Our industry recently lost a giant of the professional kitchen. Chef Phil Learned stood tall in the kitchen of The Balsams Grand Resort in Dixville Notch, NH. In its day, the Balsams was one of the finest destination resorts in the country – a place of elegant relaxation, beautiful surroundings, and most notably – exceptional food. This place tucked away in the hills of the northeast represented the epitome of culinary arts in their American Plan dining room. A stay at the Balsams included all meals – each one representative of the dining style that had a long history of classic representation.
The kitchen of the Balsams was expansive and structured in the manner of Escoffier. A separate pastry shop with Patissier and Boulanger, a Garde Manger department where elaborate platters of charcuterie, cheeses, fruit and crudité were built to complete elaborate buffet presentations; a butcher shop that broke down primal and sub primal cuts of meat and filleted the fresh fish that came from Portland, Gloucester and Boston; simmering stocks and reducing sauces from the prep kitchen; and of course a hot line that was built for speed and volume with quality always front and center.
The menu changed every night within a cycle with a full array of appetizer, salad, entrée and dessert choices for an audience that was likely staying at the hotel for a week or more at a time (many of the patrons were second or third generation Balsam’s guests) since a stay at the “Notch” was a family right of passage. Each line cook during service had one dish to prepare completely. Guests would make their selection, servers would drop off a plate cover to a cook’s station, and then the final preparation and plating would begin. Counts were tallied throughout the night and the chef/expeditor would keep everyone apprised as to how many guests had been served and how many registered guests remained. Service was swift and efficient as the 300-400 patrons were acknowledged at each meal.
What was most impressive to me was the work leading up to service. From purchasing to plating there was a commitment to communication and doing your job well. Professionalism was expected from the starched chef uniforms that were maintained by the on-site laundry, the cleaning regiment that everyone participated in, the adherence to classical techniques, and the respect that was shown everyone who became part of the team.
Prior to the beginning of service each cook had to prepare two sample plating’s of his or her respective dish. One was set for the department chefs to evaluate before service, making any last minute adjustments to the flavor profile and presentation; and the other would grace the show table in the dining room. This way, every guest who entered the dining room was able to see every menu item as they made their menu decision.
Those last few moments before the dining room doors were opened saw every member of the service staff around the show table as chefs went over the preparation, ingredients, and flavors of each dish. It was important for service staff to know the menu and be that seasoned resource for guest questions. This ritual was so important to the Balsam’s Experience.
At the core of the kitchen team were highly professional, accomplished chefs and a cadre of enthusiastic apprentices. The Balsams was one of the premier formal cook’s apprenticeship sites in the country. Supported by the American Culinary Federation, this highly structured 6,000-hour program was the passion of Phil Learned. He was always an ambassador for passing it forward – for making sure that what he had learned throughout his career, was given with enthusiasm to any who were committed and enthusiastic recipients.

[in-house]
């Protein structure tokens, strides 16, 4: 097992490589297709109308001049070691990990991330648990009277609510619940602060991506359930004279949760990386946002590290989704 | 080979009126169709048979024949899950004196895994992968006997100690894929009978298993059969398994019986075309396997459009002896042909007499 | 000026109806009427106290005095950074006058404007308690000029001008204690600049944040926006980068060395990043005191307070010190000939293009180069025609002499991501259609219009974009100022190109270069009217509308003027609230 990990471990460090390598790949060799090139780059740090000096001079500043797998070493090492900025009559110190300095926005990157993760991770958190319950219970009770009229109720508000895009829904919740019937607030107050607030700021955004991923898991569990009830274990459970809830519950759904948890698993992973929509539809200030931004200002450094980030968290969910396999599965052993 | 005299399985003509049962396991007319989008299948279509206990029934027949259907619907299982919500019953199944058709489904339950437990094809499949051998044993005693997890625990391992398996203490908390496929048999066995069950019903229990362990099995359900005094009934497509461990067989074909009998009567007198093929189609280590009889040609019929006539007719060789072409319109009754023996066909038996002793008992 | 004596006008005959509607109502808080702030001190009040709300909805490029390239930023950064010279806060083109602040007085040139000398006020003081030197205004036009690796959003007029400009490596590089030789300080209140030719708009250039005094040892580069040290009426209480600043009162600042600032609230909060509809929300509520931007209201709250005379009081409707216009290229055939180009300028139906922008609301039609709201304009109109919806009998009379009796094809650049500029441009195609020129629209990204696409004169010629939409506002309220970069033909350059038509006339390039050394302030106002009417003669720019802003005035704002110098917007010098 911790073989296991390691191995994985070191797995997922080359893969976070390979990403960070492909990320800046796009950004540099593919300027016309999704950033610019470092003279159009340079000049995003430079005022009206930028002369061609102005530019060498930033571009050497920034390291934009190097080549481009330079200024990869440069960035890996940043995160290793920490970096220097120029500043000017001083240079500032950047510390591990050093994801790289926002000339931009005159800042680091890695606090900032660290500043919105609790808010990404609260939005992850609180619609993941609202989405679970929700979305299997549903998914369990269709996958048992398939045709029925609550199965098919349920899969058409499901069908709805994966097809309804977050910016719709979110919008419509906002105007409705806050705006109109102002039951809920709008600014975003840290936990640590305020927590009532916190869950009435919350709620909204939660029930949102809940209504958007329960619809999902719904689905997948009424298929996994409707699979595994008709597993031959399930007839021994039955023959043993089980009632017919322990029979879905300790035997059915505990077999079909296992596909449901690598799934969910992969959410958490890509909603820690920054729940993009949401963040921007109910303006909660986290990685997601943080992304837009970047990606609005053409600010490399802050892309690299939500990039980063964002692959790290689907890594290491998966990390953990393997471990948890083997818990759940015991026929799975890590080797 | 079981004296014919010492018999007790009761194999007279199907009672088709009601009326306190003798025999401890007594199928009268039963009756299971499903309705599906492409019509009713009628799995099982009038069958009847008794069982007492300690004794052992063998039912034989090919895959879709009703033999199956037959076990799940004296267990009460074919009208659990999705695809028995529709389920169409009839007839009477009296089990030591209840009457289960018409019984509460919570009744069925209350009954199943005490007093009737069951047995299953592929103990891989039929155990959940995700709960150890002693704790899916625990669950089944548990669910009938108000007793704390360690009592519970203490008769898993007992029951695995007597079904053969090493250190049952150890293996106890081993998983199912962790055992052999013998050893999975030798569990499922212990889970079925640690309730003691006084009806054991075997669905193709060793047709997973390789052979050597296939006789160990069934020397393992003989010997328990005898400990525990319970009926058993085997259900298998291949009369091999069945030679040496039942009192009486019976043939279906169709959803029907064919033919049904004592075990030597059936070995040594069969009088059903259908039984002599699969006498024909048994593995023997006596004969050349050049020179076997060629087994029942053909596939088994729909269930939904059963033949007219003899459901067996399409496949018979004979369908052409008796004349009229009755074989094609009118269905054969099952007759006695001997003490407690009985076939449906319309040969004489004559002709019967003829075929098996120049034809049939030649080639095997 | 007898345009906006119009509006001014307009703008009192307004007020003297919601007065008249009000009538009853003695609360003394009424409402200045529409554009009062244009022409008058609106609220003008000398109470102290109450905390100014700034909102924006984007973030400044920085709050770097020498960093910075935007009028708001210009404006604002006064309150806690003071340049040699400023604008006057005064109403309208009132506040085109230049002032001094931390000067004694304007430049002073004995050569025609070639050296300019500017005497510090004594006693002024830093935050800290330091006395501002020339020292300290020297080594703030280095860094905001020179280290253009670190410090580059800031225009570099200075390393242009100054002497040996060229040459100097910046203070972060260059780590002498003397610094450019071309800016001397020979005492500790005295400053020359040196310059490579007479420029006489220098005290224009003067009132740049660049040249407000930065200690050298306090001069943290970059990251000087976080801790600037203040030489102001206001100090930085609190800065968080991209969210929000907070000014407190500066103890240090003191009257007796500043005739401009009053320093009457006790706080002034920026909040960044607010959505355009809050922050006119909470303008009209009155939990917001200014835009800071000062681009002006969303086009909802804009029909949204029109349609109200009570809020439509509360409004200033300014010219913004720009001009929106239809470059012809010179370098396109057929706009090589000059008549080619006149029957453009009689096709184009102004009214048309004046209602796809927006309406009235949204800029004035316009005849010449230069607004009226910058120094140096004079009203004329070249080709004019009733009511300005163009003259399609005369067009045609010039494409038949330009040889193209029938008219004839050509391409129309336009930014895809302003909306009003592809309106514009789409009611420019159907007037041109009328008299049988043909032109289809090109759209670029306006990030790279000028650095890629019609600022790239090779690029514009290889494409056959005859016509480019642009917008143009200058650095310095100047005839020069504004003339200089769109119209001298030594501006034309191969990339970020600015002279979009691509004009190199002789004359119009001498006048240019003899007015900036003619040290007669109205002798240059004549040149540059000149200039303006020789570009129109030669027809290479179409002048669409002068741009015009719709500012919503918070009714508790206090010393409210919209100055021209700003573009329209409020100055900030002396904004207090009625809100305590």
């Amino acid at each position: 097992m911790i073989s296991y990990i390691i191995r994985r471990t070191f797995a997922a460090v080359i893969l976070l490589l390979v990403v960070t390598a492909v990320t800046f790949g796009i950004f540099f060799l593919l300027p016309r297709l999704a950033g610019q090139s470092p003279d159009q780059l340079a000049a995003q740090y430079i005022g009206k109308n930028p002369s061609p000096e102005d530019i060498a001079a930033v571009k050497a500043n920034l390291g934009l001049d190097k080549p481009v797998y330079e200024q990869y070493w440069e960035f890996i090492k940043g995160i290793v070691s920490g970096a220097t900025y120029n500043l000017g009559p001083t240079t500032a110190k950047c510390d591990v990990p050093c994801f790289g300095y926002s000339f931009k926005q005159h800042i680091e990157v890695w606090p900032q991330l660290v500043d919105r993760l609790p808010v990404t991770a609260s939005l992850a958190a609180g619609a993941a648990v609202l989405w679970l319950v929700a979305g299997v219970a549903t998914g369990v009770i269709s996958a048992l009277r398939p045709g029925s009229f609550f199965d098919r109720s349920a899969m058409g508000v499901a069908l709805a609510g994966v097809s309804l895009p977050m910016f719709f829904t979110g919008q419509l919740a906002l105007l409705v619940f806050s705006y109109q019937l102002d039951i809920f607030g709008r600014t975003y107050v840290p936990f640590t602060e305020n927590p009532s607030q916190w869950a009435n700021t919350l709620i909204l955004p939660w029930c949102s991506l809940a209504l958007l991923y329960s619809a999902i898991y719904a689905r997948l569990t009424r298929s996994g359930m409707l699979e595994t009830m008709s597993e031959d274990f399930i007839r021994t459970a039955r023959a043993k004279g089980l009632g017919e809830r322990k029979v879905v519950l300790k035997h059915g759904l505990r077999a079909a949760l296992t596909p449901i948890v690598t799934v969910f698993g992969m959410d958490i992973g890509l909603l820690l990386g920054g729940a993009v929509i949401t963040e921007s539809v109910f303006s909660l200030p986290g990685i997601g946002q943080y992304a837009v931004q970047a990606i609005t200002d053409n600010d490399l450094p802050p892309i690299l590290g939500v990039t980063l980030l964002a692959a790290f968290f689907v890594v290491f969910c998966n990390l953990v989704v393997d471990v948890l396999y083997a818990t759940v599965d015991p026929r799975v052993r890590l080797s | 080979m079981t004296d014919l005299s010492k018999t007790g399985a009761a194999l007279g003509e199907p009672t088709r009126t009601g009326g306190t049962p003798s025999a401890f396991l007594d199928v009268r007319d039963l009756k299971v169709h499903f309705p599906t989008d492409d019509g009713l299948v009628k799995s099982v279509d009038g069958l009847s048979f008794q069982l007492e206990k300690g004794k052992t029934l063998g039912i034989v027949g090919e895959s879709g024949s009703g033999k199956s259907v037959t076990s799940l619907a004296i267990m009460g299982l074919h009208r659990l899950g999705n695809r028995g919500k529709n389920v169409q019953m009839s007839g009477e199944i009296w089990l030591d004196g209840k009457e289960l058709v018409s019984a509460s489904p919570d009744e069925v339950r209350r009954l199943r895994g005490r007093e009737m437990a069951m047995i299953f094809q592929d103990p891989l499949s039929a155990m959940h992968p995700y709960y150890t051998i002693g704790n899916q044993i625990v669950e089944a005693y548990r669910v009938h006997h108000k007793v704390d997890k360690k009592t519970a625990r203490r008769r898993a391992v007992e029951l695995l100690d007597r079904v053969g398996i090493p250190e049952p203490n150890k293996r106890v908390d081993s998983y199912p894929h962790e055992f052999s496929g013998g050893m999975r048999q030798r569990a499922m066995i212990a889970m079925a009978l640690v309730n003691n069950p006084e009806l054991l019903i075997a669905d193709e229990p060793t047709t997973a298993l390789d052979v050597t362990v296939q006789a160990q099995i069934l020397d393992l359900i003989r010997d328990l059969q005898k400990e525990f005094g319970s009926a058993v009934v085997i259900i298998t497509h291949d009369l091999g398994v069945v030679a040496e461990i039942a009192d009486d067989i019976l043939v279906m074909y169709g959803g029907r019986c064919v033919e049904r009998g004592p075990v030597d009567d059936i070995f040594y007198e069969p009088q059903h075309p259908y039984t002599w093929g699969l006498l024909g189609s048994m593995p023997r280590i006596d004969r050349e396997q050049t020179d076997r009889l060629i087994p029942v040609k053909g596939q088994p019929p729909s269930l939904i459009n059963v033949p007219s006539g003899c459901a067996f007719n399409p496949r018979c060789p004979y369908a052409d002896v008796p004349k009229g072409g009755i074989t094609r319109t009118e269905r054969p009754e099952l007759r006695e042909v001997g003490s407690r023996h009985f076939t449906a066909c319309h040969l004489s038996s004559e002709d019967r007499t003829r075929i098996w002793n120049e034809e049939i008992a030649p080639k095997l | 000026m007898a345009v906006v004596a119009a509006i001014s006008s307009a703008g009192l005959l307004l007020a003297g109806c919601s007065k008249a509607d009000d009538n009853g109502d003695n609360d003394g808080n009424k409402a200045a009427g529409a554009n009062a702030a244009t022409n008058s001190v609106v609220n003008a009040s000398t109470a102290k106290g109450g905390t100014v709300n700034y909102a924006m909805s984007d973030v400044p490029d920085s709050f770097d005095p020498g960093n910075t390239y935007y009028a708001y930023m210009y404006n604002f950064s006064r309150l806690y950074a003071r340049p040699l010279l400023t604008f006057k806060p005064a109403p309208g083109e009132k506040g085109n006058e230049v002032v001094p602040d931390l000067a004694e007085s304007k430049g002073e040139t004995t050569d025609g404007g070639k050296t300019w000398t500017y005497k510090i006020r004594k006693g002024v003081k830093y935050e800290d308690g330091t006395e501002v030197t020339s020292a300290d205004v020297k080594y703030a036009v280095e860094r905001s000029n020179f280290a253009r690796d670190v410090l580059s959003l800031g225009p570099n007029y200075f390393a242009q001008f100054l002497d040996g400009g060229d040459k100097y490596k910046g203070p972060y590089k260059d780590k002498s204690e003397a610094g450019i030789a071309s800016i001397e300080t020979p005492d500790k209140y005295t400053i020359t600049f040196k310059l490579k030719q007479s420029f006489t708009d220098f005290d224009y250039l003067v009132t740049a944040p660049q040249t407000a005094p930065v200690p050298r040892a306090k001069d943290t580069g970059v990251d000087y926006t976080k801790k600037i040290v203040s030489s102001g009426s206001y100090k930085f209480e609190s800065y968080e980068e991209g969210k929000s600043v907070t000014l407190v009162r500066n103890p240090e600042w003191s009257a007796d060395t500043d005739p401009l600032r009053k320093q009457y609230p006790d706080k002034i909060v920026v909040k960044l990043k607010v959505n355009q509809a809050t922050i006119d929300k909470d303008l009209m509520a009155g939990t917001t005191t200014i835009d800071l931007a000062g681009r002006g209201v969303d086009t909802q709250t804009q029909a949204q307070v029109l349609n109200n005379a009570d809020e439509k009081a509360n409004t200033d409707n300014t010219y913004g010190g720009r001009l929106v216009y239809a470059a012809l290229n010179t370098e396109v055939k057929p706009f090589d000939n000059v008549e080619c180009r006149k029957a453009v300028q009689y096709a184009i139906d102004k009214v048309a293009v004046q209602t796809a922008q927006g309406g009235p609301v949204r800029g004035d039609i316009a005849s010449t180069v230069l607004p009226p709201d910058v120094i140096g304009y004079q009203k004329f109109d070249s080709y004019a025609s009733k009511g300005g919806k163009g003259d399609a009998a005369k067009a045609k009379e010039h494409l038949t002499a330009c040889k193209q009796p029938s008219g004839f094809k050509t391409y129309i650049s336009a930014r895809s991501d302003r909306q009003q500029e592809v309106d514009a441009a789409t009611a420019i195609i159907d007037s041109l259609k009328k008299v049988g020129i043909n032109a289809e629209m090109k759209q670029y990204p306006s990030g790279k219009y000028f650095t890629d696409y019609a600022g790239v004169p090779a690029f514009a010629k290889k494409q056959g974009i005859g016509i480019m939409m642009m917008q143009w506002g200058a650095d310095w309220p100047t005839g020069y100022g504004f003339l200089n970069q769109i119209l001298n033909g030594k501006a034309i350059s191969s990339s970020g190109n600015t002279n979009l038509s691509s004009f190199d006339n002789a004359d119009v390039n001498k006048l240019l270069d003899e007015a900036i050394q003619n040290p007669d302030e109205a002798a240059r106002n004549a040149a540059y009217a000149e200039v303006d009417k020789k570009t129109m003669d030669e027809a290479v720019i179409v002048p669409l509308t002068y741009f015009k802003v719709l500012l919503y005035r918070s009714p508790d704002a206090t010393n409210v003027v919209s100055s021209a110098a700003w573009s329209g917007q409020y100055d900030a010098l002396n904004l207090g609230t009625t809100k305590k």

Over the years a significant number of young cooks got their start in the Balsam’s kitchen as an ACF Apprentice. A number of those individuals went on to hold the top position in restaurant, hotel, resort, and club kitchens as well as those who went on to become entrepreneurs. It was easy to recognize a Balsam’s cook in their spotless, starched chef coats and professional decorum. “Yes Chef” was the typical response to any directive that was made in Chef Learned’s kitchen. After two tours in the military (WWII with the Marines and Korea as a member of the Army) Chef Phil worked his way up to his first chef position at the Balsam’s in 1966. He served as Executive Chef (the first chef to be certified at that level in the State of New Hampshire) until 1977 when he became the Director of Food Services where he stayed until 2005.
Since many of the employees at the resort were apprentices or interns from other schools – a significant portion of staff members lived on property during their season. This led to a sense of team and loads of positive camaraderie. Chef Learned, cognizant of the importance of professionalism and team dynamics always made sure that staff meals were of the highest quality and a priority of the kitchen. He also instilled a commitment to the basics of cooking. Stocks were made as they were intended, knife skills were to be exact, sauces were defined by their history, caramelization in cooking was paramount, the right pan for the right task, and mise en place ruled the day.
Chef Phil will be missed, but his legacy will live on – a legacy of giving back, of teaching the next generation, of insisting on standards of excellence, setting the stage in kitchens for professional conduct, and customer service above all else. I feel fortunate to have known Chef Learned and to call him a friend. Working with many of his exceptional leadership team: Charles Carroll, Steve James, Will Beriau, Torill Carroll, Steve Learned, Jennifer Beach, and John Carroll – I built a new level of commitment to my own work as did every young cook who passed through those kitchen doors.
Rest in Peace Chef!
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